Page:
. Source. Fast cameras. OK, this takes it to the next level.
It is so mind blowing that people believed in this theory. How can you think that, when you turn on a lamp and then you see? Obviously, the lamp must be emitting something!!!
Then comes along this epic 2002 paper: "Fundamentally misunderstanding visual perception. Adults' belief in visual emissions". TODO review methods...
In special relativity, it is impossible to travel faster than light.
One argument of why, is that if you could travel faster than light, then you could send a message to a point in Spacetime that is spacelike-separated from the present. But then since the target is spacelike separated, there exists a inertial frame of reference in which that event happens before the present, which would be hard to make sense of.
Even worse, it would be possible to travel back in time:
Figure 1.
Spacetime diagram illustrating how faster-than-light travel implies time travel
. Legend an explanation are shown in this answer.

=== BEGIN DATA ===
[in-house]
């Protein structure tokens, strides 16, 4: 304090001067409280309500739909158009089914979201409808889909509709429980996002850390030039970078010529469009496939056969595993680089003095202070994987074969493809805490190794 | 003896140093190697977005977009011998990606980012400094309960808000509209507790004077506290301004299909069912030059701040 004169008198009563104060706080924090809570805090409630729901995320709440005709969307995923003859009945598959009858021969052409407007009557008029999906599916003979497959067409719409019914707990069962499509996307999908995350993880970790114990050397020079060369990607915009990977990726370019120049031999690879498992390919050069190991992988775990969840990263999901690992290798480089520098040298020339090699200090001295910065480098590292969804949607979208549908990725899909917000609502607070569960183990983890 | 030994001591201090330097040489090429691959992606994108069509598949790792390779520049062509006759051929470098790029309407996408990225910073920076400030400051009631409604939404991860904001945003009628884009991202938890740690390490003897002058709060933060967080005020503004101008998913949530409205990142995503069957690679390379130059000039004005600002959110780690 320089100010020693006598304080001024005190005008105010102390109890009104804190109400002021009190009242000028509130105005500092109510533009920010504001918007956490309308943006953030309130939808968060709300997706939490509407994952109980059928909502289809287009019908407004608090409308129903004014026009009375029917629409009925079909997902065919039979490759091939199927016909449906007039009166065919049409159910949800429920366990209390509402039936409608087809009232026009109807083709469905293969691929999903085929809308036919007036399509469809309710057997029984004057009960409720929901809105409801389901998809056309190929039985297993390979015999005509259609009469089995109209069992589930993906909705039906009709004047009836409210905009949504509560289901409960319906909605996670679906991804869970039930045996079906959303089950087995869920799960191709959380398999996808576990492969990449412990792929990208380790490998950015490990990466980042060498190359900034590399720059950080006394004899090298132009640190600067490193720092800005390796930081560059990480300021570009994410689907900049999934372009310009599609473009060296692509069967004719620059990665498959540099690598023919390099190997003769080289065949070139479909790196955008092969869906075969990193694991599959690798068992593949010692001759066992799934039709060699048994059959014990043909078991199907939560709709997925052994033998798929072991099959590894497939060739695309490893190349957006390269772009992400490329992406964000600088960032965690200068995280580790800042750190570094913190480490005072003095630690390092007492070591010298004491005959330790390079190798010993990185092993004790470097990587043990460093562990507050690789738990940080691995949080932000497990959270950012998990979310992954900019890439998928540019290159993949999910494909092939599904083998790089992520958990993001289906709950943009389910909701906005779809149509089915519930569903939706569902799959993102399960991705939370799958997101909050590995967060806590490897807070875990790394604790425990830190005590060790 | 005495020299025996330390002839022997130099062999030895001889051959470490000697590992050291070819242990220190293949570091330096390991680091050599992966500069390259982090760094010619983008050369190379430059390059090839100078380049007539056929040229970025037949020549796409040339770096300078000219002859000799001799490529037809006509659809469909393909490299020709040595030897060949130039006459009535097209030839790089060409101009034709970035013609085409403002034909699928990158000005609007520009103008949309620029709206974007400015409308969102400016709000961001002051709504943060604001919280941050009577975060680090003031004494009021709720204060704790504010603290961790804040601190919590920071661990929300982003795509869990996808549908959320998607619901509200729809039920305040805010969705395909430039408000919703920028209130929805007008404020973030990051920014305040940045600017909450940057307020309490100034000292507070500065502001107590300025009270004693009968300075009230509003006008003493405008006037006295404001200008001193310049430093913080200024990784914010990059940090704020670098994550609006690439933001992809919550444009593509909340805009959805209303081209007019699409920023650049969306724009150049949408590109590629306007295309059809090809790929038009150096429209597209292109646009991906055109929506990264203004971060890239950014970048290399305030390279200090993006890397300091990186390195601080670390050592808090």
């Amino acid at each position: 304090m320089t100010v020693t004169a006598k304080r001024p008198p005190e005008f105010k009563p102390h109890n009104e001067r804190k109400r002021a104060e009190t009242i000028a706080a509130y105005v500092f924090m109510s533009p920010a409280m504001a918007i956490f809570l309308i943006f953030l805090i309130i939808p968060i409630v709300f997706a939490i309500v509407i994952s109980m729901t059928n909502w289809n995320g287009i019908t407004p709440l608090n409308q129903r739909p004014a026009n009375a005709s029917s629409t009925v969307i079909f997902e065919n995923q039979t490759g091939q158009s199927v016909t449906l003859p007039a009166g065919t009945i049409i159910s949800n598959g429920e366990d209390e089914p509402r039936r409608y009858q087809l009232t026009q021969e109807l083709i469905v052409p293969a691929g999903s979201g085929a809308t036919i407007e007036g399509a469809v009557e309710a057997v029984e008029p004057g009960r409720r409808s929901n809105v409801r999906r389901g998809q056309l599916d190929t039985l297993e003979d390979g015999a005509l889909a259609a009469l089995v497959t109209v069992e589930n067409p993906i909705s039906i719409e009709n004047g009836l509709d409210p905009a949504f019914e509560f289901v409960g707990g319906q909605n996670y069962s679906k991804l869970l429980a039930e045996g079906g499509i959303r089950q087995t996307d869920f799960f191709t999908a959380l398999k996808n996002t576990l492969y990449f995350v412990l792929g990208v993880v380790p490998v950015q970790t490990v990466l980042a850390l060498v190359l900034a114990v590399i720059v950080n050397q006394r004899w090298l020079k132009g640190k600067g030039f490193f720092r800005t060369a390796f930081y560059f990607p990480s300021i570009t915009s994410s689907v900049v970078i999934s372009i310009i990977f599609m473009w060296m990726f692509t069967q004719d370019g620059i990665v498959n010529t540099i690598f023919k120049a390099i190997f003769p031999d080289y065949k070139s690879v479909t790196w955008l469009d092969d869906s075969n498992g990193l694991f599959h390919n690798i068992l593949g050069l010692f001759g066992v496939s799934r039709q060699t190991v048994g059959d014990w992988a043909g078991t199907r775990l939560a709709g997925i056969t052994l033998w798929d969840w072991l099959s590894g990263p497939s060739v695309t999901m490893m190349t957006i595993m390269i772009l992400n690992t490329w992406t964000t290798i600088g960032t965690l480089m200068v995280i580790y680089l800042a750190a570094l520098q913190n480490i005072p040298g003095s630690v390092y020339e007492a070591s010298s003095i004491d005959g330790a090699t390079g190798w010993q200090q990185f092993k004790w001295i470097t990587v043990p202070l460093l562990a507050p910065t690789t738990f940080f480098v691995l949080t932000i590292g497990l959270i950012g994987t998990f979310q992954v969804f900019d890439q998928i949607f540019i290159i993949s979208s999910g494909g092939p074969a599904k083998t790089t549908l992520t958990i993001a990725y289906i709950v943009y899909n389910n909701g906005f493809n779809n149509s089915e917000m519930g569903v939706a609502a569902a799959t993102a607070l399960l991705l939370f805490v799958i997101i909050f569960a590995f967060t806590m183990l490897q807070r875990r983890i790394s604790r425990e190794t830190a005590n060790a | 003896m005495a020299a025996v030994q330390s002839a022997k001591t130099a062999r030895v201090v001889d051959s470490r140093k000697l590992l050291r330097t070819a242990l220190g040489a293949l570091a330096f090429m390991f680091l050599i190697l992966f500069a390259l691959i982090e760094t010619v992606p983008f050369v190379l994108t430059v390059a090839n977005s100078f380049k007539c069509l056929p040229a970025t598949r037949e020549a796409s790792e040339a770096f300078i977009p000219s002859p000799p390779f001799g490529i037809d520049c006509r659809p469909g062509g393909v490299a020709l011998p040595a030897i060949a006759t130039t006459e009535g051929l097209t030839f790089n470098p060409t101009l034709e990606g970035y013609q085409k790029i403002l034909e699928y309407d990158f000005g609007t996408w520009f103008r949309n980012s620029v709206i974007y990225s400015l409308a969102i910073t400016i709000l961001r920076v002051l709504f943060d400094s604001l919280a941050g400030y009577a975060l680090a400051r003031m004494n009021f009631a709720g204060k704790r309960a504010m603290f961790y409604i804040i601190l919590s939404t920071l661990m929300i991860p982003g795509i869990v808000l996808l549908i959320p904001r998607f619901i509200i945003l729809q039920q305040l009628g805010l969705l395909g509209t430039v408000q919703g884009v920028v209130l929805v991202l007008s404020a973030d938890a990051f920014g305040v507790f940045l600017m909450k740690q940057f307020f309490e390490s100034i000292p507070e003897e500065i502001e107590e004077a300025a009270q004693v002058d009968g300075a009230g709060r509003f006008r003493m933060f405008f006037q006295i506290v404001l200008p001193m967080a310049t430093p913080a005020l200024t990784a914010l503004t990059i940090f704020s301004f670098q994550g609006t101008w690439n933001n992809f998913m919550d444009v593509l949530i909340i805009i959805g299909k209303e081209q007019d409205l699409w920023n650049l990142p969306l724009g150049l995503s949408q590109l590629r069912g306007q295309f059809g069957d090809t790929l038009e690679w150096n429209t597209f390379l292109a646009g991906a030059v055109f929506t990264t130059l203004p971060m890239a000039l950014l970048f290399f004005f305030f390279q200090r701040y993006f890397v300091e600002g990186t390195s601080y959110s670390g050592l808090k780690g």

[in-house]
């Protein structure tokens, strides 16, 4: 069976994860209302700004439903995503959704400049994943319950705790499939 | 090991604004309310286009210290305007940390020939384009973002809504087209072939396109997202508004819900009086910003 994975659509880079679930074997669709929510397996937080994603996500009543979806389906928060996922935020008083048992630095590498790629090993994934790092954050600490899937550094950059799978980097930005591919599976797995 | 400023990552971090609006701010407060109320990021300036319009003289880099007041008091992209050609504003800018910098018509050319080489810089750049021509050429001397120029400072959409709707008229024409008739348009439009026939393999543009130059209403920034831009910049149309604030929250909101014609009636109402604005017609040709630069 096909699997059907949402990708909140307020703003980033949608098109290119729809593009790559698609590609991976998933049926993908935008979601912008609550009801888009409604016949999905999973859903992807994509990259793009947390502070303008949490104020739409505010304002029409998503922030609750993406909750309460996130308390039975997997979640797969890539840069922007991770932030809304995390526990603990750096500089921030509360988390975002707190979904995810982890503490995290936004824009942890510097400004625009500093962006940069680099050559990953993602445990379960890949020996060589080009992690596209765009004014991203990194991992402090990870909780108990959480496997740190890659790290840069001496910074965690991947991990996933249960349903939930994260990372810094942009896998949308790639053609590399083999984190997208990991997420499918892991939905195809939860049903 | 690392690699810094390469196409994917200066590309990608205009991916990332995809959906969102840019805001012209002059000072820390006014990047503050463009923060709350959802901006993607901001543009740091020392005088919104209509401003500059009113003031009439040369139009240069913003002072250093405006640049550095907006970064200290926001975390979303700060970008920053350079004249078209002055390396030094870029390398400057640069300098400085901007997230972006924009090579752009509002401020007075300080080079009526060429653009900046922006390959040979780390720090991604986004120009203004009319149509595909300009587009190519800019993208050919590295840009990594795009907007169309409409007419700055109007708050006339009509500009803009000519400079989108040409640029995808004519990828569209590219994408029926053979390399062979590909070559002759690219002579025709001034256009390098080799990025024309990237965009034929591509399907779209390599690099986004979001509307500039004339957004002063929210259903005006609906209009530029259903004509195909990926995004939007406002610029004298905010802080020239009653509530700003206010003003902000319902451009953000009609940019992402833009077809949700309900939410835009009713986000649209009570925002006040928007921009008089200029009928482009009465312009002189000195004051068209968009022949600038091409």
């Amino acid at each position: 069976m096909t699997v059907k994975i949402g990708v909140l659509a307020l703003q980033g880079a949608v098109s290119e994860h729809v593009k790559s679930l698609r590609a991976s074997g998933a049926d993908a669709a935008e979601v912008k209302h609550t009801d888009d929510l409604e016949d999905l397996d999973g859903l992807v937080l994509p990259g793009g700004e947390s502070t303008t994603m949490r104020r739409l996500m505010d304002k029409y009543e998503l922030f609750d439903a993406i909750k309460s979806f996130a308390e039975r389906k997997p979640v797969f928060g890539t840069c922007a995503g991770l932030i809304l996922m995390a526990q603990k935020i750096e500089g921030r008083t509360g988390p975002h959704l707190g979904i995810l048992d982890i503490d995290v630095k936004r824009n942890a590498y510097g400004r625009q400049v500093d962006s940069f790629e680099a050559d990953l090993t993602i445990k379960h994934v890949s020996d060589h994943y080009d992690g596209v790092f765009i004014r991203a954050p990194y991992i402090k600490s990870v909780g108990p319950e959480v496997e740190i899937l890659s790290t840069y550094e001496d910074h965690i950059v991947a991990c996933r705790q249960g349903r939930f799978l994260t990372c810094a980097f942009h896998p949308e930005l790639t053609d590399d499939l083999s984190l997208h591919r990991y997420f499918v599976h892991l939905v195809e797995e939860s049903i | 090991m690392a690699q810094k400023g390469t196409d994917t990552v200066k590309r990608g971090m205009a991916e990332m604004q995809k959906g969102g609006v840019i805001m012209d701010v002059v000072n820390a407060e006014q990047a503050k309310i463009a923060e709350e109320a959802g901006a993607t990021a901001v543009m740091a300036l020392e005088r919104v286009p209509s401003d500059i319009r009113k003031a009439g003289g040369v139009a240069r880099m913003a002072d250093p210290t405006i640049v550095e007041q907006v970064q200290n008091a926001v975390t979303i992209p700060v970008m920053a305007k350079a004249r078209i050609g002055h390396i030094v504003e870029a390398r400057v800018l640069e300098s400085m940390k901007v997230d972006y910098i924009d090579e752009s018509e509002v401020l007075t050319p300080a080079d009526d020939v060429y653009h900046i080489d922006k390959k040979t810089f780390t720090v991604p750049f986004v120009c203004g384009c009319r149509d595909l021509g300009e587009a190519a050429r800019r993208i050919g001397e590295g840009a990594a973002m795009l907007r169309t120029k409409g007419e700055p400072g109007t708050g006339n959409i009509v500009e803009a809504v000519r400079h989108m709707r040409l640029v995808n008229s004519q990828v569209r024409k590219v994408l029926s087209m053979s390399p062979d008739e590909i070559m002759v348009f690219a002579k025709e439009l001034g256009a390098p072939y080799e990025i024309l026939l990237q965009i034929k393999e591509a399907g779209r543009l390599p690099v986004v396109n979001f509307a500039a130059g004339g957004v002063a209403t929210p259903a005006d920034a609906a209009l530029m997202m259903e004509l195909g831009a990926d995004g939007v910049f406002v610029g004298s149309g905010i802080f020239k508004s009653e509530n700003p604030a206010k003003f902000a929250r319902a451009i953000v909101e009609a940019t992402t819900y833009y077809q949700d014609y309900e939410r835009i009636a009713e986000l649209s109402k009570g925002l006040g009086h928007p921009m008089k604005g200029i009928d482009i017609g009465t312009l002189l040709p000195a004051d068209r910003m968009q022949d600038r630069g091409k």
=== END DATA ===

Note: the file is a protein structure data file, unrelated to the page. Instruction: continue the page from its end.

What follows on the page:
Notably used for communication with submarines, so in particular crucial as part of sending an attack signal to that branch of the nuclear triad.
This is likely the easiest one to produce as the frequencies are lower, which is why it was discovered first. TODO original setup.
Also because it is transparent to brick and glass, (though not metal) it becomes good for telecommunication.
Some notable subranges:
Micro means "small wavelength compared to radio waves", not micron-sized.
Microwave production and detection is incredibly important in many modern applications:
Microwave only found applications into the 1940s and 1950s, much later than radio, because good enough sources were harder to develop.
One notable development was the cavity magnetron in 1940, which was the basis for the original radar systems of World War II.
Apparently, DC current comes in, and microwaves come out.
TODO: sample power efficienty of this conversion and output spectrum of this conversion on some cheap device we can buy today.
Video 1.
Magnetron, How does it work? by Lesics (2020)
. Source.
Finance is a cancer of society. But I have to admit it, it's kind of cool. The secret world of microwave networks (2016) Fantastic article.
Video 1.
Lasers Transmit Market Data and Trade Execution by Anova Technologies (2014)
. Source. Their system is insane. It compensates in real time for wind movements of towers. They also have advanced building tracking for things that might cover line of sight.
Video 1.
How Microwaves Work by National MagLab (2017)
. Source. A bit meh. Does not mention the word cavity magnetron!
420 to 680 nm for sure, but larger ranges are observable in laboratory conditions.
Original 1931 experiment by Raman and Bhagavantam: